Windsor Castle, Parnell
Most music venues of the 1970s and 1980s are long gone but the Windsor Castle Tavern is here to stay. The Parnell venue is classified as a Category One Historic Place, not because Dave Dobbyn, Toy Love, Street Talk and Mi-Sex played there, but due to a history that dates back 120 years before rock bands started banging on its doors.
The Windsor Castle in the late 19th Century
The Windsor Castle Inn got its liquor licence in the fast-moving 1840s. The New Zealander noted on April 17, 1847, that Thomas Johnson was a new applicant for a Publican’s licence. A week later, on April 24, the same newspaper reported that the licence was granted. When the Inn was destroyed by fire in 1850, on the same day that the bad news was reported on July 19, 1850, The Southern Cross newspaper also had the good news: “Licence at once to be transferred to another house of the Licensee in the vicinity.”
The original construction of the Windsor Castle Tavern as a brick building dates back to soon after the 1850 fire, with the current façade added in the mid-1880s.
The lounge bar was built between the Windsor Castle (left) and the Heard's building which gave a particular odour to the neighbourhood for decades
During the 1970s the old houses on Parnell Road were transformed into the Parnell Village, a retail, restaurant and tourist attraction, by Les Harvey, a property owner with a love for preserving old Auckland buildings. He had set out to buy the street and he did, owning near to 200 properties in Parnell, according to the Auckland Star in 1988. Harvey’s eccentric conservation of the street was part chic and part cheese but it became a tourist destination and when it was against the law to have a shop open on weekends, Parnell was licensed to trade on Saturdays.
Street Talk were the first live rock band at The Windsor Castle, they would have a long and successful relationship with extended residencies between 1974 and 1977 - Photo by Murray Cammick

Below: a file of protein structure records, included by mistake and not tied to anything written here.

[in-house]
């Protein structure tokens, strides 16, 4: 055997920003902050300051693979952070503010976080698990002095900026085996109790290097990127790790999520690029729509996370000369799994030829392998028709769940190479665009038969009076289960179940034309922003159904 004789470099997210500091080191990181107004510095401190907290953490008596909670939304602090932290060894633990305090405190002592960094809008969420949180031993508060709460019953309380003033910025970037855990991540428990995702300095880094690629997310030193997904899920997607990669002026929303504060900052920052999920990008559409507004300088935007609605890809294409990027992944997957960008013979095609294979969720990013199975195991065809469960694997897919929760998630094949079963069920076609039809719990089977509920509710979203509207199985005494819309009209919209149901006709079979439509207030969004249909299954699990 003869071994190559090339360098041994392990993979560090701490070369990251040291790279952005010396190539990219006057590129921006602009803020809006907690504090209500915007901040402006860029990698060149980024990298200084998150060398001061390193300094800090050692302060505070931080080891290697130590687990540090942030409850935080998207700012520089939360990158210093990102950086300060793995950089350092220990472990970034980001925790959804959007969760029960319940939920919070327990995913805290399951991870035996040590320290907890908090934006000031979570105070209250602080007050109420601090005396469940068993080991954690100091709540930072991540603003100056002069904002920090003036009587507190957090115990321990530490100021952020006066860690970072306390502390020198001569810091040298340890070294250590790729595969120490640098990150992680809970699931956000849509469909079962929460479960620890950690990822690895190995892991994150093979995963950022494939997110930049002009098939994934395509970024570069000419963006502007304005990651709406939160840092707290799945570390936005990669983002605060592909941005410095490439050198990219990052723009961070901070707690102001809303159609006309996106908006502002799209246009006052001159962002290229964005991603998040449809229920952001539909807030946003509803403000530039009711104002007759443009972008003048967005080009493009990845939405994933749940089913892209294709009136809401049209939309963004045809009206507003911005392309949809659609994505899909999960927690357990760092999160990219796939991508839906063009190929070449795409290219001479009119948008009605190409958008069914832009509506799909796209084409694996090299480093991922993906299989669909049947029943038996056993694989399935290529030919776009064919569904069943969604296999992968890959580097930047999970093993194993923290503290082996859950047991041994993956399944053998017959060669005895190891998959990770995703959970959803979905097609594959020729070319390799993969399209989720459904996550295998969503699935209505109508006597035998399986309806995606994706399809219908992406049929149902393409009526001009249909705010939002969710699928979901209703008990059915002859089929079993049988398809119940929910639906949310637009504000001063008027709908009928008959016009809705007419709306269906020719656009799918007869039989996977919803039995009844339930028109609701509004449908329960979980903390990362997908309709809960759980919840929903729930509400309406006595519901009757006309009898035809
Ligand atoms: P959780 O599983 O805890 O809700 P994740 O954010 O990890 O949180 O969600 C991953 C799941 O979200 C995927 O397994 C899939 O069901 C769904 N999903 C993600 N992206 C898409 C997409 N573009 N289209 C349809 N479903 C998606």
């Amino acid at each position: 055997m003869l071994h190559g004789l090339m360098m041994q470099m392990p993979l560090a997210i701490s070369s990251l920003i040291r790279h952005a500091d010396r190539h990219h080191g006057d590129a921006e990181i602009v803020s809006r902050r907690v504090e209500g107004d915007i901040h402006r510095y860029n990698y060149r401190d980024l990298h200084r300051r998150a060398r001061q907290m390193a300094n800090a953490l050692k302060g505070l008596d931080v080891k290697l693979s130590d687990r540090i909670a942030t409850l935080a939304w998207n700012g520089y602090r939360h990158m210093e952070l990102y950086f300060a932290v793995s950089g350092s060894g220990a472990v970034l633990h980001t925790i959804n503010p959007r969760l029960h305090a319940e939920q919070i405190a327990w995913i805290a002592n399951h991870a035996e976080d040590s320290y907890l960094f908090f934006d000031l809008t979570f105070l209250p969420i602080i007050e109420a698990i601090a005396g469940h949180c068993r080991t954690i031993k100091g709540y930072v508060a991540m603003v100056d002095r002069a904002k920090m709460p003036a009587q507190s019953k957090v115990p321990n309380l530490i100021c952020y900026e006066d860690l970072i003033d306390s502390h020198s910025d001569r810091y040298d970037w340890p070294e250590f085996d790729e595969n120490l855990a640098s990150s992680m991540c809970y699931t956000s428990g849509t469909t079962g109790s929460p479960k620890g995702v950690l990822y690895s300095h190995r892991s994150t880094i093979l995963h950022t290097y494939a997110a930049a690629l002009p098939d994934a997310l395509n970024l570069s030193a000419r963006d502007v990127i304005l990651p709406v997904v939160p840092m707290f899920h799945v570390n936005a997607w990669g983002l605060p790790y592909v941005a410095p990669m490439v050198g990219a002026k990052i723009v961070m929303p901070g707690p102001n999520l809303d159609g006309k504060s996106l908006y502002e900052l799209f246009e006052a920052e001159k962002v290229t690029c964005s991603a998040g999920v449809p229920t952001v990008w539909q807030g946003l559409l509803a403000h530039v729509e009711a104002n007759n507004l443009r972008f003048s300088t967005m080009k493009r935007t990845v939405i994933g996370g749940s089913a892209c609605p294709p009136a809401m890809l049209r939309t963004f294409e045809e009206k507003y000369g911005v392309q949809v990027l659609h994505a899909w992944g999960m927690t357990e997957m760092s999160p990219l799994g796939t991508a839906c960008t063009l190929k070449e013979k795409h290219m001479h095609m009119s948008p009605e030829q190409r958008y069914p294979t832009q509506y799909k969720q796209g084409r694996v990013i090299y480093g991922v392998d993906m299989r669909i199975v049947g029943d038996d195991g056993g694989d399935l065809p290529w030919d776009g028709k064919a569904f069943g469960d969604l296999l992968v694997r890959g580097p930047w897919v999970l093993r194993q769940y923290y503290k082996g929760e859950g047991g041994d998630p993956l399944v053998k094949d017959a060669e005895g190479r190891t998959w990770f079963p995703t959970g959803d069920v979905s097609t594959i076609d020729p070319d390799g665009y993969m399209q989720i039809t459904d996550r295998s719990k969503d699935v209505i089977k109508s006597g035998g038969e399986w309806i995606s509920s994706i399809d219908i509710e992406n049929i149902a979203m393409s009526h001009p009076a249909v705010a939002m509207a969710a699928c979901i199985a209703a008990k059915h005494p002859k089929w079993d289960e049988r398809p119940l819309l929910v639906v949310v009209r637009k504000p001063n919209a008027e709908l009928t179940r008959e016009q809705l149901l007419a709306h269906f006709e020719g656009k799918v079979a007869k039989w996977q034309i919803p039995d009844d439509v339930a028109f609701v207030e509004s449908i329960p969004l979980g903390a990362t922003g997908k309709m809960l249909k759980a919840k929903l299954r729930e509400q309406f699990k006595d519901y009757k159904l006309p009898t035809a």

The Windsor Castle got started in live rock music when Hammond Gamble’s blues-drenched Street Talk started a regular Tuesday night in 1974.
The Windsor Castle got started in live rock music when Hammond Gamble’s blues-drenched Street Talk started a regular Tuesday night in 1974. It soon extended to a lengthy Tuesday to Saturday residency that ended mid-1977 when Hammond Gamble headed for the UK.
The Lane family ran the hotel and in 1977/78, son Kevin Lane booked multi-week gigs by bands like Hello Sailor, Rockinghorse, Th’ Dudes and Flight 7-7 – to attract a drinking crowd to the lounge bar – like Street Talk. Before heading for Sydney (and fame), Mi-Sex played July 10 to 15, 1978 at the Windsor.
Saturday afternoons at the Windsor Castle in 1977/78 featured jazz bands like Colin Hemmingsen’s Cohesion and Bruce Morley’s Little Big Band.
Dave Dobbyn at the Windsor with Th' Dudes, 1977 - Ian Morris collection
Peter Urlich with Th' Dudes, Windsor Castle, 1977 - Ian Morris collection
Saturday afternoon punk matinées
In 1979 the chic streets of Parnell gained the legendary Saturday afternoon punk gigs – local residents needed a little punk with their pâté “The afternoon gigs at the Windsor came about because Des [Truction] kept hassling the owner Kevin Lane for a gig there for The Scavengers, ” recalls the band’s guitarist Johnny Volume. “In the end he said we could have Saturday afternoons probably thinking no one would come and it would shut us up. It took off better than expected and soon there were queues down the street to get in – $1 entry from memory – and everyone wanted to play Saturday arvo.”
Punks at the Windsor on a Saturday afternoon in 1979 - Photo By Sara Leigh Lewis
Parnell, with its twee refurbished old houses, was already fashionable with tourists and weekend shoppers. The fashion accessory I recall from Windsor Saturday afternoons was the straw, as young punk girls drank their beer with a straw.
Des Hefner [née Truction] recalls, “Dollar jugs and a straw ... way to go!” Brent Pasley of The Newmatics said in 2013, “Some of the best gigs were on a Saturday arvo at the Windsor. Great way to prime for the evening’s events around the city.”
Saturday afternoons at the Windsor - Photo By Sara Leigh Lewis
The weirdest way of drinking beer I recall was Jonathan Jamrag of Proud Scum drinking from the stage carpet after he spilled his jug. The photo I took that day was used as the cover of the punk compilation Move To Riot that accompanied the second issue of the magazine Mysterex (May 2002).
I photographed some strange things at the Windsor Castle – Paul Kean looking like a hippie, an all-girl beer fight, Phil Judd loading a van and Chris Knox writing on Nigel (Spelling Mistakes) Russell’s white shirt, “I wish I was in Toy Love.”
Mayhem - an all-girl beer fight at the Windsor, Saturday afternoons in the late 1970s - Photo by Murray Cammick